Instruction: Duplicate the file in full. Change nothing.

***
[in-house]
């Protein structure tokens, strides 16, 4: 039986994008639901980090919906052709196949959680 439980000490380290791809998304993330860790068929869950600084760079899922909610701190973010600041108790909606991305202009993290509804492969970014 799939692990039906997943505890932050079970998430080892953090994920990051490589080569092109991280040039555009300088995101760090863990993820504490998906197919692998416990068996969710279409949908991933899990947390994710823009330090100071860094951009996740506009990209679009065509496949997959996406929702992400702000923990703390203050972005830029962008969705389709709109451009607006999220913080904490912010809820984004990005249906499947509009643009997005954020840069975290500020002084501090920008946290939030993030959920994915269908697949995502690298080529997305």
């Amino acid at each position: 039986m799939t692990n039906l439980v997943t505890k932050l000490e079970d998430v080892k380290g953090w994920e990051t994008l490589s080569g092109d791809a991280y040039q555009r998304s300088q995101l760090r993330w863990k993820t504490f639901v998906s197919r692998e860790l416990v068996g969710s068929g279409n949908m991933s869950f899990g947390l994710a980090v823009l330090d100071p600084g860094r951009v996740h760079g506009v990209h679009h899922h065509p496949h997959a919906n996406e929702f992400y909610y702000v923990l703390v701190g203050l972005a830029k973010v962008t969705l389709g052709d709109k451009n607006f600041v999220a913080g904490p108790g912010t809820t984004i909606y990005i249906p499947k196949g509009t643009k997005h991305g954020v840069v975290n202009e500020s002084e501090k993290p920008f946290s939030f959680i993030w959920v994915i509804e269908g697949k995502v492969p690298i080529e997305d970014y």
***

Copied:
[in-house]
């Protein structure tokens, strides 16, 4: 039986994008639901980090919906052709196949959680 439980000490380290791809998304993330860790068929869950600084760079899922909610701190973010600041108790909606991305202009993290509804492969970014 799939692990039906997943505890932050079970998430080892953090994920990051490589080569092109991280040039555009300088995101760090863990993820504490998906197919692998416990068996969710279409949908991933899990947390994710823009330090100071860094951009996740506009990209679009065509496949997959996406929702992400702000923990703390203050972005830029962008969705389709709109451009607006999220913080904490912010809820984004990005249906499947509009643009997005954020840069975290500020002084501090920008946290939030993030959920994915269908697949995502690298080529997305």
């Amino acid at each position: 039986m799939t692990n039906l439980v997943t505890k932050l000490e079970d998430v080892k380290g953090w994920e990051t994008l490589s080569g092109d791809a991280y040039q555009r998304s300088q995101l760090r993330w863990k993820t504490f639901v998906s197919r692998e860790l416990v068996g969710s068929g279409n949908m991933s869950f899990g947390l994710a980090v823009l330090d100071p600084g860094r951009v996740h760079g506009v990209h679009h899922h065509p496949h997959a919906n996406e929702f992400y909610y702000v923990l703390v701190g203050l972005a830029k973010v962008t969705l389709g052709d709109k451009n607006f600041v999220a913080g904490p108790g912010t809820t984004i909606y990005i249906p499947k196949g509009t643009k997005h991305g954020v840069v975290n202009e500020s002084e501090k993290p920008f946290s939030f959680i993030w959920v994915i509804e269908g697949k995502v492969p690298i080529e997305d970014y």